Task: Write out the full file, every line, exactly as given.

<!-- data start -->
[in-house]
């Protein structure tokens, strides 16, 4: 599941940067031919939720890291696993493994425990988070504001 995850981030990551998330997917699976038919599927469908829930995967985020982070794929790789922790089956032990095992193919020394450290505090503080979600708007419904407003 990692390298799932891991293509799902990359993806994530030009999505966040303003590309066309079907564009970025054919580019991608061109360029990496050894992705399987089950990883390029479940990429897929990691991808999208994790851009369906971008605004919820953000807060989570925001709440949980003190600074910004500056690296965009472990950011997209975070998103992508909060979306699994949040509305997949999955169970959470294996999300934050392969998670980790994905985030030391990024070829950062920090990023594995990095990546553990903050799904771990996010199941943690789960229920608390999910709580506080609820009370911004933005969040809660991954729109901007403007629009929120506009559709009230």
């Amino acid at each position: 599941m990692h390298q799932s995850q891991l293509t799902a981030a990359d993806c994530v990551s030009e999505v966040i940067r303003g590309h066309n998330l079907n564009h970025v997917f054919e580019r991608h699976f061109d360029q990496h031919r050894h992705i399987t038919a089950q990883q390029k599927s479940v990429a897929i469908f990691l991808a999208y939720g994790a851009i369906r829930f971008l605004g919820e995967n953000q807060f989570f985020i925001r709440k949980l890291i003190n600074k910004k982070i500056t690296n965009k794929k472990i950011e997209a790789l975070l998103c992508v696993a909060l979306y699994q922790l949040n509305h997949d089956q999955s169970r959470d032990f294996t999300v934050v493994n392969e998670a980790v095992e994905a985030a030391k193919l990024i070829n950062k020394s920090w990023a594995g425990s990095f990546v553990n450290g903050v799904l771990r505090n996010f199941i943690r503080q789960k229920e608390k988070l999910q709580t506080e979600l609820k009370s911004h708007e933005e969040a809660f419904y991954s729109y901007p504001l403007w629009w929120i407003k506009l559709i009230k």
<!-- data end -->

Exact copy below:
[in-house]
């Protein structure tokens, strides 16, 4: 599941940067031919939720890291696993493994425990988070504001 995850981030990551998330997917699976038919599927469908829930995967985020982070794929790789922790089956032990095992193919020394450290505090503080979600708007419904407003 990692390298799932891991293509799902990359993806994530030009999505966040303003590309066309079907564009970025054919580019991608061109360029990496050894992705399987089950990883390029479940990429897929990691991808999208994790851009369906971008605004919820953000807060989570925001709440949980003190600074910004500056690296965009472990950011997209975070998103992508909060979306699994949040509305997949999955169970959470294996999300934050392969998670980790994905985030030391990024070829950062920090990023594995990095990546553990903050799904771990996010199941943690789960229920608390999910709580506080609820009370911004933005969040809660991954729109901007403007629009929120506009559709009230």
């Amino acid at each position: 599941m990692h390298q799932s995850q891991l293509t799902a981030a990359d993806c994530v990551s030009e999505v966040i940067r303003g590309h066309n998330l079907n564009h970025v997917f054919e580019r991608h699976f061109d360029q990496h031919r050894h992705i399987t038919a089950q990883q390029k599927s479940v990429a897929i469908f990691l991808a999208y939720g994790a851009i369906r829930f971008l605004g919820e995967n953000q807060f989570f985020i925001r709440k949980l890291i003190n600074k910004k982070i500056t690296n965009k794929k472990i950011e997209a790789l975070l998103c992508v696993a909060l979306y699994q922790l949040n509305h997949d089956q999955s169970r959470d032990f294996t999300v934050v493994n392969e998670a980790v095992e994905a985030a030391k193919l990024i070829n950062k020394s920090w990023a594995g425990s990095f990546v553990n450290g903050v799904l771990r505090n996010f199941i943690r503080q789960k229920e608390k988070l999910q709580t506080e979600l609820k009370s911004h708007e933005e969040a809660f419904y991954s729109y901007p504001l403007w629009w929120i407003k506009l559709i009230k």